Business Magazine

Angels: Questions for Entrepreneurs (part I)

Posted on the 03 February 2013 by Beingunordinary

After putting together some thoughts on questions entrepreneurs should have for angels, I got a number of questions and comments from angels about some counter questions they should ask entrepreneurs in an effort to better analyze the model and company.

In simple,

a business model is an integrated array of distinctive choices specifying a startup’s unique customer value proposition and how it will configure activities—including those of its partners—to deliver that value and earn sustainable profits.

These choices startups make can be grouped into FOUR BROAD categories pertaining to a startup’s customer value proposition, technology and operations plan, go-to-market approach, and profit formula.

Since these posts can be long I will break it into four parts, the first:

Customer Value Proposition

    • What unmet needs will the business/venture address?  
    • Will the business emphasize differentiation? Increasing customer willingness to pay relative to rivals' offerings, OR by low cost, reducing expenses that customers incur - again, relative to rivals' offerings - for a comparable bundle of benefits? If it emphasizes differentiation, will the venture’s edge principally be vertical (i.e., outperforming rivals’ products on dimensions for which most customers would agree that “more is better,” for example, a car’s gas mileage) or horizontal (i.e., distinguishing itself on dimensions of taste that cannot be intrinsically rank ordered, for example, an Audi’s styling compared to a Saab’s)
    • Which customer segments will the venture serve upon launch? How will targeted segments change over time? With respect to the customer segments, will the venture serve 1) a fundamentally new market, offering a radically innovative product, 2) an existing market, offering a product that offers superior relative performance against well-established benefit and/or cost metrics, or 3) a re-segmented market, offering a product that offers superior performance on familiar attributes strongly valued by a subset of the existing market’s customers
    • How large is the total addressable market (more to come on market sizing) for the venture’s product, and how fast is the market likely to grow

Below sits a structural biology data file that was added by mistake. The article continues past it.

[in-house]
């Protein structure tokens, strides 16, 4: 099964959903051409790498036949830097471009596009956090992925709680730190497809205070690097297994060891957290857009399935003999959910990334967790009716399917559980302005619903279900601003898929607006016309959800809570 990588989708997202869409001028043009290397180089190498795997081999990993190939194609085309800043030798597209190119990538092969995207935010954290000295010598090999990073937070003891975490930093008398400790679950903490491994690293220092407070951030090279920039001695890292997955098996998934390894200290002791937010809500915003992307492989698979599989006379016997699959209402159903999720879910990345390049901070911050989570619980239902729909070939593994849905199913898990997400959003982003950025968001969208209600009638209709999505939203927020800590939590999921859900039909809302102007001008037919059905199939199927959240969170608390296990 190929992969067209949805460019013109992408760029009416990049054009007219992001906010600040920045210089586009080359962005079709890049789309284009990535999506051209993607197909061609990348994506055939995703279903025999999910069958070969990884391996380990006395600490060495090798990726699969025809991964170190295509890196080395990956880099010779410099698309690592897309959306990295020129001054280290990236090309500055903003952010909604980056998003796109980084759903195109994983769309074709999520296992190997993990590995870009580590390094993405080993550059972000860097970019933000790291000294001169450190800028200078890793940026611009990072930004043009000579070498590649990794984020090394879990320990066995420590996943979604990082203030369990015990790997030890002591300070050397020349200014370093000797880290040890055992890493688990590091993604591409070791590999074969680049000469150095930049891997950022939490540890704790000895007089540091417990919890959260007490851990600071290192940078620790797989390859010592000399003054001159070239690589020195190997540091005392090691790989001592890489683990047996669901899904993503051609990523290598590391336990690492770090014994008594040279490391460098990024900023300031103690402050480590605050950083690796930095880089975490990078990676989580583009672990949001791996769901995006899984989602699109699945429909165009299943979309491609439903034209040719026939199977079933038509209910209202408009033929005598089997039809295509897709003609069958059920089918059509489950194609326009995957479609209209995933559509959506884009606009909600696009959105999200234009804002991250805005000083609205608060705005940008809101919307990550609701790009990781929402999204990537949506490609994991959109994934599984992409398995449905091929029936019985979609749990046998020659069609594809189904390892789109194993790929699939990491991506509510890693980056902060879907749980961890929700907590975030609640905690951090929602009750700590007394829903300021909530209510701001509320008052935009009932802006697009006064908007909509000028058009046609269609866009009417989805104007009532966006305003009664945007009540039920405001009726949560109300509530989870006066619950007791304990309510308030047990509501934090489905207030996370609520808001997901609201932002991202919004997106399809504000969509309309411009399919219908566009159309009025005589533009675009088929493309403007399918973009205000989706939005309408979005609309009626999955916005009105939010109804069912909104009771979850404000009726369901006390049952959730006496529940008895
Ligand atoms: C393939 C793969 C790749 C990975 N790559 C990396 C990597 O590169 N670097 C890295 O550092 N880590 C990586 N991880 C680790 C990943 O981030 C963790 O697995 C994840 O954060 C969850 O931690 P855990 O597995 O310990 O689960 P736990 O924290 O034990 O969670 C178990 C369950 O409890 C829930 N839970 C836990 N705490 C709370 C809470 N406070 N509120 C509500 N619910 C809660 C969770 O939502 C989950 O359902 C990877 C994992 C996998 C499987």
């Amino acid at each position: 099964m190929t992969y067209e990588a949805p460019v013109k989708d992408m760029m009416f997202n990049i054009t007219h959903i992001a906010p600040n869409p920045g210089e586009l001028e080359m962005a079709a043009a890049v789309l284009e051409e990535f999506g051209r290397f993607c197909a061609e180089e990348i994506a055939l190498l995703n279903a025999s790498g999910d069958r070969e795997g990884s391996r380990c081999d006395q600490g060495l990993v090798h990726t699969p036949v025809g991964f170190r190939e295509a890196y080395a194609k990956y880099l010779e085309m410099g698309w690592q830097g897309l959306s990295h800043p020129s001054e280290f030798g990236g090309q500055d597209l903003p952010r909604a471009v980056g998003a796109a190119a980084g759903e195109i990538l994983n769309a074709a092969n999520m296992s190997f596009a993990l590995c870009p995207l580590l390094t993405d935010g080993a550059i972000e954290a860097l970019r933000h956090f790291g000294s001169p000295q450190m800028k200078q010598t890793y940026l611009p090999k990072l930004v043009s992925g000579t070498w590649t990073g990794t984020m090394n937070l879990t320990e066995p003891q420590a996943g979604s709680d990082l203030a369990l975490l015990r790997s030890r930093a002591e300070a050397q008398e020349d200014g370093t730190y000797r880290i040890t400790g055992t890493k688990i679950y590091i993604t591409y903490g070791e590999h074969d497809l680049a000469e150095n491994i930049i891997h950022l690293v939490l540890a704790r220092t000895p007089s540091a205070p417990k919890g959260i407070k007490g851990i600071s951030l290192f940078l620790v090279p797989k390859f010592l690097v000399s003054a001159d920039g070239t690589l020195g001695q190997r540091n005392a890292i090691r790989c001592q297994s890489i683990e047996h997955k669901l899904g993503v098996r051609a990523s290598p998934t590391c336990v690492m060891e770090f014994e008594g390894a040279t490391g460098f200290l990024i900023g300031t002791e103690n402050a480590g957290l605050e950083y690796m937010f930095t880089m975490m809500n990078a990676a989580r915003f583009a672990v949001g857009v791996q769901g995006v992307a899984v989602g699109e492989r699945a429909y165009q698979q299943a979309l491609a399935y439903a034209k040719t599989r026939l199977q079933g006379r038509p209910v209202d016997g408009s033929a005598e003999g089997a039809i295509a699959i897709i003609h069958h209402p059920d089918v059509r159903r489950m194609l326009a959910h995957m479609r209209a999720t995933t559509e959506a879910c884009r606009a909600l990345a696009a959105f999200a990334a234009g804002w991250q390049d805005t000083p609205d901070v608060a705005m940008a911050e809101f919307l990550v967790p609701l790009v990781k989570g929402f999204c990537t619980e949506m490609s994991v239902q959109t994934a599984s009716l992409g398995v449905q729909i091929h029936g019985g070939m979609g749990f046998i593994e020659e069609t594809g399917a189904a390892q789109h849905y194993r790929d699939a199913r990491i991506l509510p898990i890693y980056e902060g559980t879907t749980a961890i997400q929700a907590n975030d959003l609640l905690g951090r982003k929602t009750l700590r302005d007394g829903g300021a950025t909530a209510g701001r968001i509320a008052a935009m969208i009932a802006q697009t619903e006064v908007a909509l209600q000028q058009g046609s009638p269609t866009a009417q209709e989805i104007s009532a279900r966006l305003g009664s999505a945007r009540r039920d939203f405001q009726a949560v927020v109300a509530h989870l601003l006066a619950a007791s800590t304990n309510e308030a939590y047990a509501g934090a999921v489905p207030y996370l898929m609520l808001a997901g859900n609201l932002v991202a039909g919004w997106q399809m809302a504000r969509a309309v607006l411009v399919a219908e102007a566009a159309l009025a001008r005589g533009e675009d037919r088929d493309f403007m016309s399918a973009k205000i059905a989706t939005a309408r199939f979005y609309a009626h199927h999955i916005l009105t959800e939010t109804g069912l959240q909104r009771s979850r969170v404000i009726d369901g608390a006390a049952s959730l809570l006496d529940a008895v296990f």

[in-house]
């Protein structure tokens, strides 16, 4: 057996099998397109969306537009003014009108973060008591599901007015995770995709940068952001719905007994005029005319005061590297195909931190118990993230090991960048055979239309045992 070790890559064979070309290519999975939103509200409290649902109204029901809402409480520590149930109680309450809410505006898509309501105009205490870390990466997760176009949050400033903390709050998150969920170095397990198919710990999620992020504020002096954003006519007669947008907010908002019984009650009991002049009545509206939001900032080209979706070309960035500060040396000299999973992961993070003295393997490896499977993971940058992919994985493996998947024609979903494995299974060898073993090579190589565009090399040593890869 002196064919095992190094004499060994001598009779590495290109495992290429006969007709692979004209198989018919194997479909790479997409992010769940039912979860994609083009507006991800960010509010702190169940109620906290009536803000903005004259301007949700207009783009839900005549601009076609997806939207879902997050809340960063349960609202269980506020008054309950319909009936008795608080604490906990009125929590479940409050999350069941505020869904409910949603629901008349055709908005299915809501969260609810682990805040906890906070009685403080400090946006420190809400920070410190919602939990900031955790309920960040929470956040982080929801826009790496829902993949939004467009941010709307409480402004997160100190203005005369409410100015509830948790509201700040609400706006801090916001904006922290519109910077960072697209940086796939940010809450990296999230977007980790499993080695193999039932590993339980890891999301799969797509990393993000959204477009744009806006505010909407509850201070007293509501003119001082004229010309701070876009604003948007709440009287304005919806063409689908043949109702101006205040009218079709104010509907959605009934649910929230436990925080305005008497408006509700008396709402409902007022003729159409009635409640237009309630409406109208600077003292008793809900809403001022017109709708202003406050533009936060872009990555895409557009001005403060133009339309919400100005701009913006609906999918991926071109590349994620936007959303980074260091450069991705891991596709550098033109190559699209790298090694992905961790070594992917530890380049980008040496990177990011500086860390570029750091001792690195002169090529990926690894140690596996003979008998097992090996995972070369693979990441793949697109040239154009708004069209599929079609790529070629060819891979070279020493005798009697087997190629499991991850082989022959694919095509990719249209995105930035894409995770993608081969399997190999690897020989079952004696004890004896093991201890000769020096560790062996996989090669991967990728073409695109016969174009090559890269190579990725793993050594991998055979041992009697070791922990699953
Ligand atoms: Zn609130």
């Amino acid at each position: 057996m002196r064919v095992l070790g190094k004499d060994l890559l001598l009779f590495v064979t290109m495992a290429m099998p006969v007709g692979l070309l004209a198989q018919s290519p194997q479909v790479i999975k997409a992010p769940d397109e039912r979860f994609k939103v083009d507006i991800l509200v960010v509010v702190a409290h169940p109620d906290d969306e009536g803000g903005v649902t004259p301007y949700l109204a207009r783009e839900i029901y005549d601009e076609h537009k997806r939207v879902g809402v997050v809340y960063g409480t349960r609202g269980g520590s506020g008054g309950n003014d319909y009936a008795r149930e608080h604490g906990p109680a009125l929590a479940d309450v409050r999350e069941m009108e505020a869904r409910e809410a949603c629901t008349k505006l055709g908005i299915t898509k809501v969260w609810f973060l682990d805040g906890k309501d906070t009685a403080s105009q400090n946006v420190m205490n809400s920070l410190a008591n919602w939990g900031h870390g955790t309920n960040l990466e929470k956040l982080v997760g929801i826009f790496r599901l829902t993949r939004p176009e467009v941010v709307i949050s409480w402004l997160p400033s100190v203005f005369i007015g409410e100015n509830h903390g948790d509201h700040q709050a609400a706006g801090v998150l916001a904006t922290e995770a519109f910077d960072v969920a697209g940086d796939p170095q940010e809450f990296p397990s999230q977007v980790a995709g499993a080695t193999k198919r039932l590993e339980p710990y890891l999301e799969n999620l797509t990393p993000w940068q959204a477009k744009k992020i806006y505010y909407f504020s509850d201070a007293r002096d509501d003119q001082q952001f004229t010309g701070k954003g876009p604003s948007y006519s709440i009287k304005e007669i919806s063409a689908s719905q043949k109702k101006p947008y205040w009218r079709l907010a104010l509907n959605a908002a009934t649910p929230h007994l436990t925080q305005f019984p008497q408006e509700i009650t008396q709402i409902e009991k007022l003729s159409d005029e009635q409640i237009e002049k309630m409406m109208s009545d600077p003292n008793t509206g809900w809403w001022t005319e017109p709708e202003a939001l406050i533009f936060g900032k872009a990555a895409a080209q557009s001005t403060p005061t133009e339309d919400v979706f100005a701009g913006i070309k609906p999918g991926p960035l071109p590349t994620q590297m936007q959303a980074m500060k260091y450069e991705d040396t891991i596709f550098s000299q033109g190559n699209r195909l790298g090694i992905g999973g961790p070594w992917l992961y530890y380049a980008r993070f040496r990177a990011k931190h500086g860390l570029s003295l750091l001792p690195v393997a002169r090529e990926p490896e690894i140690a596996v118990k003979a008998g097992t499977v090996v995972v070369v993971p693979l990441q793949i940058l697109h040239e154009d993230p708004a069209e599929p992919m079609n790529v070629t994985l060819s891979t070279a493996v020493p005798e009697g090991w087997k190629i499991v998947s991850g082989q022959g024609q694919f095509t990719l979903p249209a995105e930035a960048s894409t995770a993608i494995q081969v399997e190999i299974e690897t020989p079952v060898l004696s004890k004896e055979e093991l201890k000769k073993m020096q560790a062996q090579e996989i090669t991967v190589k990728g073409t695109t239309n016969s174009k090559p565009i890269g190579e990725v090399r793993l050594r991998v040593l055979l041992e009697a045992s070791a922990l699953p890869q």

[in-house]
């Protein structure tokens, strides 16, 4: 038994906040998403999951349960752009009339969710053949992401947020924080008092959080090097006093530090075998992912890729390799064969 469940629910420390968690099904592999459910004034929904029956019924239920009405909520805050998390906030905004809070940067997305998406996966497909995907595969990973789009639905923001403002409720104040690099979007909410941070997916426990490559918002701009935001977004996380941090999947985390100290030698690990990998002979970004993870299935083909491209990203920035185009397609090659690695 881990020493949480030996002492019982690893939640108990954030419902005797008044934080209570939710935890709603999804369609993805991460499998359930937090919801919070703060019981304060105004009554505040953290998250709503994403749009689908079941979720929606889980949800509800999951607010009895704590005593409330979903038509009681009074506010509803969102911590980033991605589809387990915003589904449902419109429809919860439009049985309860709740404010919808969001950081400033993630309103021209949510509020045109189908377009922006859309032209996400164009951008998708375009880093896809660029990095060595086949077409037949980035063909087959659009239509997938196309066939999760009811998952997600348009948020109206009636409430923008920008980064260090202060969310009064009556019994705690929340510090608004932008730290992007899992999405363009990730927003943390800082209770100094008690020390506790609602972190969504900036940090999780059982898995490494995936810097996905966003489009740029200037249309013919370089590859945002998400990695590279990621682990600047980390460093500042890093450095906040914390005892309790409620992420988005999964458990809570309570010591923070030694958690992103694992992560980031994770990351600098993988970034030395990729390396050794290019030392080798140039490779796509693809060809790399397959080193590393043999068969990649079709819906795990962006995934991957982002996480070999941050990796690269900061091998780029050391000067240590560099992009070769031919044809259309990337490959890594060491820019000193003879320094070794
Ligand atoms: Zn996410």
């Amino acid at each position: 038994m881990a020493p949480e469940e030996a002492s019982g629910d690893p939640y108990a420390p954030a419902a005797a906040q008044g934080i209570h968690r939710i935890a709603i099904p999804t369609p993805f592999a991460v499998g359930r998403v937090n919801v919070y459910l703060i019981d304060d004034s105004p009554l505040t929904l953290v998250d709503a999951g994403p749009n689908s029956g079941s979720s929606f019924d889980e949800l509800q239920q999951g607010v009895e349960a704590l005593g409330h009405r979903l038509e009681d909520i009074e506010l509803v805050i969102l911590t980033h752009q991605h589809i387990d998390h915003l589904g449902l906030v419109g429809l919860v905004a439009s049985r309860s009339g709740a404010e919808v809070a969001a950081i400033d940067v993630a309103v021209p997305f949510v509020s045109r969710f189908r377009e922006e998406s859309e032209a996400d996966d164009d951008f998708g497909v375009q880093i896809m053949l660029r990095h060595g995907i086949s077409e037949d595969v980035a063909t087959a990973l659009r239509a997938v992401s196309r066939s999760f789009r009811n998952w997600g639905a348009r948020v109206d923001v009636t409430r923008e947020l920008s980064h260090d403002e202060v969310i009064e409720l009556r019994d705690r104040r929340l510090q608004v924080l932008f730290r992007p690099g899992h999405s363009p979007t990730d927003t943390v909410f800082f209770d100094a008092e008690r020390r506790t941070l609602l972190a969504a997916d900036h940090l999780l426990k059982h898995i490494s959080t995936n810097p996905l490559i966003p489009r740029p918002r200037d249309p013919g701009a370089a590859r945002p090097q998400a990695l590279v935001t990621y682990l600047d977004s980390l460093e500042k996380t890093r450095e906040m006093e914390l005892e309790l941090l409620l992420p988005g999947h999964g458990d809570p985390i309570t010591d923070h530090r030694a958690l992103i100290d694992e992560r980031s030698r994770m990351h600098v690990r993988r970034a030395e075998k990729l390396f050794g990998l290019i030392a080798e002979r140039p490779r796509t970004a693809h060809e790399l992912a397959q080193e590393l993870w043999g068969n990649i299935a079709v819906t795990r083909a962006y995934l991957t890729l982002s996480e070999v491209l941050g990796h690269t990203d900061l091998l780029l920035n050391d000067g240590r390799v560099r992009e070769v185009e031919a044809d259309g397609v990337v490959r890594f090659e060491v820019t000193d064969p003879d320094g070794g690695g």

• What will be the venture’s minimum viable product for launch, that is, the smallest set of features needed to validate key business model assumptions? What is the plan for adding features over time, that is, the product road-map?
    • To access a whole product solution, will customers need to acquire any complements or ancillary services from third parties? If so, who will provide them, and under what terms?
    • Will pricing be structured per transaction, per period (as with a subscription), or through some hybrid approach? Will prices/fees be: 1) fixed per transaction/period (e.g., a $20 book; a flat fee for a consulting assignment; a $10 monthly subscription to Netflix), 2) variable, based on a fixed fee per unit of activity (e.g., hourly billing for a legal case; a per unit royalty to a patent holder; a per minute charge for long distance calls), 3) tiered based on feature/service level (e.g., “freemium” pricing that is free for a basic product or $10/month for a “pro” version) or 4) linked to some outcome (e.g., “pay-per-click” advertising; a broker’s fee on a home sale)?
    • If the venture’s product is a physical good, will it be sold outright—transferring title—or will it be rented/leased?
    • Will the venture pursue a skimming strategy that is, charging a premium to early adopters with high willingness to pay for the product? Alternatively, will the venture engage in penetration pricing to exploit strong scale economies or other first mover advantages?
    • Does the venture have opportunities to capture value through price discrimination, for example, through negotiated pricing, auctions, or discounts for early booking? Through bundling, for example, by including after-sale service with the product’s purchase?
    • What switching costs will confront customers, and what will be the expected average life of a customer relationship?  Can the venture improve customer retention through incentives, for example, a penalty for early contract termination or a rewards program for heavy users?
    • Relative to offerings from likely rivals, how will customers’ willingness to pay (WTP) for the venture’s product compare to their expected total cost of ownership (TCO)?
    More to come on tech and operations, go-to-market and profits.

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